This article is more than 1 year old
Japan and Greece collide as Toshiba's storage biz spinoff reborn as Kioxia
Kioku (memory) + axia (value) = $$$
Logowatch Toshiba Memory Corporation has emerged, reborn, from the depths of the strategy boutique, as Kioxia.
It has obviously received a very special treatment from brand consultants. Let us help you wrap your brain around this fantastic reimagining.
The company has its origins in Japan, spun off from big daddy Toshiba in 2018. Toshiba's history stretches back to 1875. Among other things, the company was responsible for the invention of flash memory. It introduced the first laptop in 1985, and the first DVD player in 1996.
"Kioku" means "memory" in Japanese.
So take "kioku" then throw it at the land of democracy, metaphysics, togas and gastroenteritis – Greece. Smush it into "axia", which means value, and you get Kioxia. Memory value.
We'll let the brand consultants take it from here:
Kioxia represents the company's mission to uplift the world with "memory," which forms the foundation of the company's vision. Kioxia will cultivate the new era of memory, defined by rapidly increasing demands for large-capacity, high-performance storage and data processing, which positions the company to grow sustainably as a leading flash memory producer for many years to come.
Inspiring. It's a timely palingenesis too, since Toshiba Memory has become more like a painful memory for its erstwhile parent.
If you recall, Toshiba had to flog off most of its share in its NAND foundry joint-venture with Western Digital to a Bain Capital-led consortium for $18bn in June last year after an ill-fated dabble in nuclear power. Westinghouse Electric, acquired by Toshiba in 2006, went bust in 2017, causing catastrophic losses for the company as a whole.
But Western Digital had something to say about the sale. Quite a bit, in fact. The US storage leviathan was locked into a joint venture with TMC by way of subsidiary SanDisk, building chip fabs for SSDs that both would use. In a bid to ensure these agreements were honoured, WD also made heavy overtures towards Toshiba's troubled division.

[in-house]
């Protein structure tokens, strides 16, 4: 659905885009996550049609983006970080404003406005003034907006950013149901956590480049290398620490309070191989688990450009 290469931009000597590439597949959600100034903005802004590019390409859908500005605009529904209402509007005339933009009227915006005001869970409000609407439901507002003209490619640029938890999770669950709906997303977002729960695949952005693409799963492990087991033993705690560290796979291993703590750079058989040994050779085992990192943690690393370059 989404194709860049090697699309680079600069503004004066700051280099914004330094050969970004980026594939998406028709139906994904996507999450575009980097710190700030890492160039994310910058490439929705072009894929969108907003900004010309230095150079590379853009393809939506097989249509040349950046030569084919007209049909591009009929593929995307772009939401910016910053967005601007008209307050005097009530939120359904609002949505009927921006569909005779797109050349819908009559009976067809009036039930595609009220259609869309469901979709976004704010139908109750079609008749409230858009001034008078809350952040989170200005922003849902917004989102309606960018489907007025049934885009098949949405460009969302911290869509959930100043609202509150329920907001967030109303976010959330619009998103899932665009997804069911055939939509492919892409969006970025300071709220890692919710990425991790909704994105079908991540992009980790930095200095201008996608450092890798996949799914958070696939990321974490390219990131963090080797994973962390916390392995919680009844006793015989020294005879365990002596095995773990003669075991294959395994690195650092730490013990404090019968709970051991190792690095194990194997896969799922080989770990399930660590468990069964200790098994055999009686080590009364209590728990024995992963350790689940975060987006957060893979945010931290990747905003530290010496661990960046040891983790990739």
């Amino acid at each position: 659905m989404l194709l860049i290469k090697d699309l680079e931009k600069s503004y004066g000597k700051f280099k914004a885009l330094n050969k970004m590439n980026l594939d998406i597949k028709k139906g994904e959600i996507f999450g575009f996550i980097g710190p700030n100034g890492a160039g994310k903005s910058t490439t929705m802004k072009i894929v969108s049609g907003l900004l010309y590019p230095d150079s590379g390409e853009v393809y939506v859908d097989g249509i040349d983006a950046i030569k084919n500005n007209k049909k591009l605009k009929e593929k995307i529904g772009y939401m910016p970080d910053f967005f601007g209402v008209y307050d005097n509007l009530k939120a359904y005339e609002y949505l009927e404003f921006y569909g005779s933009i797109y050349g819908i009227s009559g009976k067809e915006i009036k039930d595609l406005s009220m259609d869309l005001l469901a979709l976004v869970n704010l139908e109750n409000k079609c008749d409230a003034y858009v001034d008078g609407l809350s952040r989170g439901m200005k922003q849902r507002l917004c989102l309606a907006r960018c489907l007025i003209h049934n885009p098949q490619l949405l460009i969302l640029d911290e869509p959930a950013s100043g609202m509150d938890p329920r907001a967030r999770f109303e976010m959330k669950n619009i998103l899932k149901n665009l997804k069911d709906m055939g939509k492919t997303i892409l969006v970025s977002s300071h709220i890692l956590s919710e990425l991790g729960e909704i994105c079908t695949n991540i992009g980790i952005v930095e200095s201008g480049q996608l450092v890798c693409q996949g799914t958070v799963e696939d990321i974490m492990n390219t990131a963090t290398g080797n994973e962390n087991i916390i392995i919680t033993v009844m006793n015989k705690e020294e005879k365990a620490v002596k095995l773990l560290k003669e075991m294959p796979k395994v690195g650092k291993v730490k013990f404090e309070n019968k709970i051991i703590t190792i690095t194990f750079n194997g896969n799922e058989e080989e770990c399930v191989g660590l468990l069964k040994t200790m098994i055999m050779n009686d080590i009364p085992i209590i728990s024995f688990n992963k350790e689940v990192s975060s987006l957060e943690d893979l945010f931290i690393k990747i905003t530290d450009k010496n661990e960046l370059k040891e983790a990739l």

For much of 2017 and 2018, these hallowed pages were swamped with stories about the to-ing and fro-ing, umming and erring. It's called a "saga" in local newspaper speak. We definitely didn't get bored of it. The joint venture with WD survived the process – just – and Toshiba retained a 40 per cent share of the company.
But with a natty name change and dip in the Lethe, that's all water under the bridge now.
"I am delighted to take the next step in our company's evolution as we continue to enhance our position at the forefront of the memory industry," said exec chairman and former Intel veteran Stacy J Smith. "Using 'memory' as our starting point, Kioxia will collaborate with people to meet the various needs of everyday life, making the world more interesting and providing long-lasting value to society."
Aside from selling flash chips to the likes of Apple, Dell, Kingston and Seagate – members of the Bain consortium since bought out by TMC – the production lines roll on.
Sadly, a logo has not yet been unveiled, but we look forward to it being stamped all over new wares – as soon as this oversupply nonsense has smoothed out. ®